June 1723 Ships arrive in Java, after three-month crossing of the Indian Ocean. In the crossing of the South China Sea over the next month, they become aware of ships of the competing Ostend Company not far behind them.
15-18 July 1723 The ships arrive at Boca Tygris, at the mouth of the Pearl River which leads to Canton; there they discover the Wallpole – an East India Company ship of the previous season – which had been delayed in its journey to China. The supercargoes of the Wallpole provide valuable intelligence of the difficulties that the Chinese officials (termed by them ‘the Mandarines’) have presented to their trade, and suggest that two of the ships should travel to the port of Amoy instead. William Fazakerley, as Chief supercargo, decides that under the terms of his ‘Charterparty’ (the legal contract that binds the ship, its crew, and supercargoes together in service to the East India Company) he has no authority to make such an order. The arrival of the English ships, together with the ships of the Ostend Company, ‘has made a great uproar amongst the Merchants at Canton’
 19 July 1723  The terms of business are agreed with the Hoppo; these include a guarantee of ‘free trade’, ‘protection against Insults’, a promise of swift dispatch, and the right to choose their own linguist and ‘comprador’ (the Chinese business – usually a family – which would provision each ship during its stay). The supercargoes transfer to their ‘Factory’ in Canton (a harbour-side warehouse with limited accommodation and office space). The ship’s officers and crew will largely have to remain on the ship for the duration of the stay.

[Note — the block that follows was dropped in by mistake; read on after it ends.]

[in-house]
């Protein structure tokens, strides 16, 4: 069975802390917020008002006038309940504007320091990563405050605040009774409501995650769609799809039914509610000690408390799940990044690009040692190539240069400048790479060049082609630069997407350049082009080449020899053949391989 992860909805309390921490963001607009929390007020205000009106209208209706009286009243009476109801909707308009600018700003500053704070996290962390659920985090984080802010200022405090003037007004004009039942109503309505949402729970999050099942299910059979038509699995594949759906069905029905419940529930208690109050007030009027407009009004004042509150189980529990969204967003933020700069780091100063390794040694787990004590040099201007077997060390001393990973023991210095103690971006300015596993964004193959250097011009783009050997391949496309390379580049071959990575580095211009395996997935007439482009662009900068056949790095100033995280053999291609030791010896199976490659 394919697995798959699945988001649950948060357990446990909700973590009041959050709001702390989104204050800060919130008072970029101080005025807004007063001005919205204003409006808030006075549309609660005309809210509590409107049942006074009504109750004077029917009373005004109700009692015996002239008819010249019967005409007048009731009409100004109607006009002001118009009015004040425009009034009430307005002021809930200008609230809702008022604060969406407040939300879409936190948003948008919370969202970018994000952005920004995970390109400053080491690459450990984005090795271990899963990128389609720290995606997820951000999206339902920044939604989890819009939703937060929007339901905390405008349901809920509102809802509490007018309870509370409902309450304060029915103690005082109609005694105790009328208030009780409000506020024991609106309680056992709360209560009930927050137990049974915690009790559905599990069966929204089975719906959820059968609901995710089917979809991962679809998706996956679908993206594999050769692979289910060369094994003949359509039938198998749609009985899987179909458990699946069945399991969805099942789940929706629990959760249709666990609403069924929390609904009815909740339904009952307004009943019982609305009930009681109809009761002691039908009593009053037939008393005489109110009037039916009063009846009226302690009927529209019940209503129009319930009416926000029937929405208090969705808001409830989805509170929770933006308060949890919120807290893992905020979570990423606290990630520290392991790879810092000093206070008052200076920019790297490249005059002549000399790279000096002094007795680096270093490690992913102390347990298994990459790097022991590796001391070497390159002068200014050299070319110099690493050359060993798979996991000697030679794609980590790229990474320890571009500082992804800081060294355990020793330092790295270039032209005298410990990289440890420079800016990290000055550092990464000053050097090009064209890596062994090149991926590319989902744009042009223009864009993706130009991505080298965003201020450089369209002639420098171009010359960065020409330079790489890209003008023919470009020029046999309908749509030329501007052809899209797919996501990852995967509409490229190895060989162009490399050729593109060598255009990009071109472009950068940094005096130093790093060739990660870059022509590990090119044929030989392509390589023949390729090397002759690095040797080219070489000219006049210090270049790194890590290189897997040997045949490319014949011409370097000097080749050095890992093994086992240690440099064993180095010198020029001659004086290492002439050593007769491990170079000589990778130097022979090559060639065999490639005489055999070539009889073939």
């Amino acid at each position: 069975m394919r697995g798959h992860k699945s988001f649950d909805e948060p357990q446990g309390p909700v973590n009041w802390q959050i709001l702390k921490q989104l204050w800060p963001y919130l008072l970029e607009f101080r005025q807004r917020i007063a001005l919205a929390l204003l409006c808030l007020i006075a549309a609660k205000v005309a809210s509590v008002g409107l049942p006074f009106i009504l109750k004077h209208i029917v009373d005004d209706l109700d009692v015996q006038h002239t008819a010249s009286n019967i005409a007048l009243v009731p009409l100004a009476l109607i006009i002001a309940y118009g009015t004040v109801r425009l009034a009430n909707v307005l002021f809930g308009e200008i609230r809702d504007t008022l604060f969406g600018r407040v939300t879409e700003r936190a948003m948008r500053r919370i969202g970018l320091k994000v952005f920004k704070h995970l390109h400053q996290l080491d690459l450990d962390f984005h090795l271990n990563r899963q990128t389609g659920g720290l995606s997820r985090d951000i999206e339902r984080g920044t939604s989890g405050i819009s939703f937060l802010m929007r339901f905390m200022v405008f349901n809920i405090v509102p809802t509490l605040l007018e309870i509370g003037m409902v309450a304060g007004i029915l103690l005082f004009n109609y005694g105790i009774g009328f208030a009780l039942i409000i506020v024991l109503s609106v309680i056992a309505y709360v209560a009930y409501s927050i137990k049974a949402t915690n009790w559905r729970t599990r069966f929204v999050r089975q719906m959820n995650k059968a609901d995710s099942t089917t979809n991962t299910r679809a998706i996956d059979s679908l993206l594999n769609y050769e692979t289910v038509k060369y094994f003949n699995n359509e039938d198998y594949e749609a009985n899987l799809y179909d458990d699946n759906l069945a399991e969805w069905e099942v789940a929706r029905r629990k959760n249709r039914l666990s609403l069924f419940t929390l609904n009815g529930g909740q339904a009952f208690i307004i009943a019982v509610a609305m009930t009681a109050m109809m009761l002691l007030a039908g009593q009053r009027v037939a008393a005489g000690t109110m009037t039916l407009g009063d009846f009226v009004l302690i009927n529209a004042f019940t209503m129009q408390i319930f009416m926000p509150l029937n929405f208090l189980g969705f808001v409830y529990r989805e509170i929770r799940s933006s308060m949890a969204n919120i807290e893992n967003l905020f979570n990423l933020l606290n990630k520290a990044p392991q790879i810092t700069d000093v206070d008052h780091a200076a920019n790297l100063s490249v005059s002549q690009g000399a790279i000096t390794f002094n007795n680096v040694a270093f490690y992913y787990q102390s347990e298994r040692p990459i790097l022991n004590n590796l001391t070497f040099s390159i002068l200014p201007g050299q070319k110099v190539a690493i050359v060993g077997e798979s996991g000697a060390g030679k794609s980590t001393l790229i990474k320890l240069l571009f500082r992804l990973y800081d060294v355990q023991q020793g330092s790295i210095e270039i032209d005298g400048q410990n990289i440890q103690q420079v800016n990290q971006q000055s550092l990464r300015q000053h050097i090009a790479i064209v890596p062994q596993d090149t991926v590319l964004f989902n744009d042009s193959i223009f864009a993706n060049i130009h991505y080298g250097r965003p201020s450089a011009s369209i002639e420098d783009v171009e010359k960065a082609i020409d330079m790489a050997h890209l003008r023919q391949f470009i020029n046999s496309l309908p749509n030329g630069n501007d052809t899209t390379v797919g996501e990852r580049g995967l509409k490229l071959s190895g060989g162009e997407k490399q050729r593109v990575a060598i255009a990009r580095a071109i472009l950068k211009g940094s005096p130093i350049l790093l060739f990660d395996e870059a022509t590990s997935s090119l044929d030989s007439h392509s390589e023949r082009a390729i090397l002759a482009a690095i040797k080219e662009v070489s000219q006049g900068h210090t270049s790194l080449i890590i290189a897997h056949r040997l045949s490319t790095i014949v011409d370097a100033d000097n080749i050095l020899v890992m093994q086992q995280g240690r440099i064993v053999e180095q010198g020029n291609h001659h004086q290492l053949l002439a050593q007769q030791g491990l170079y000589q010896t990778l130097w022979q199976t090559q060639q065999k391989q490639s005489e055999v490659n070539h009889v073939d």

20 July 1723  the first contract is agree with a merchant named ‘Cumshaw’. This is for 5500 ‘peculls’ of Bohea Tea (the standard dark tea) at 27 ‘tales’ per pecull, 1000 peculls of Singlo Tea (the standard green tea) at 16 tales per pecull, 100 peculls of ‘Pechko’ tea (a premium dark tea) at 45 tales per pecull, 200 peculls of ‘Congho’ tea (a mid-range dark tea) at 45 tales per pecull, and 100 peculls of Bing tea (a premium green tea), at a price to be agreed. Procurement of the cargoes begins, with regular requests sent from the supercargoes to the ships for transferrals of small amounts of the company’s ‘treasure’ in order to pay for their investments.
18 August 1723  At the request of several of the Canton merchants, the supercargoes address a letter to senior regional Chinese officials (named as the ‘Frontuck’ and the ‘Foouin’) protesting against ‘the several Impositions and Grievances’ that have attended the trade during this season, by which it would appear that Chinese government officials have exercised a more determined surveillance of the trading activities.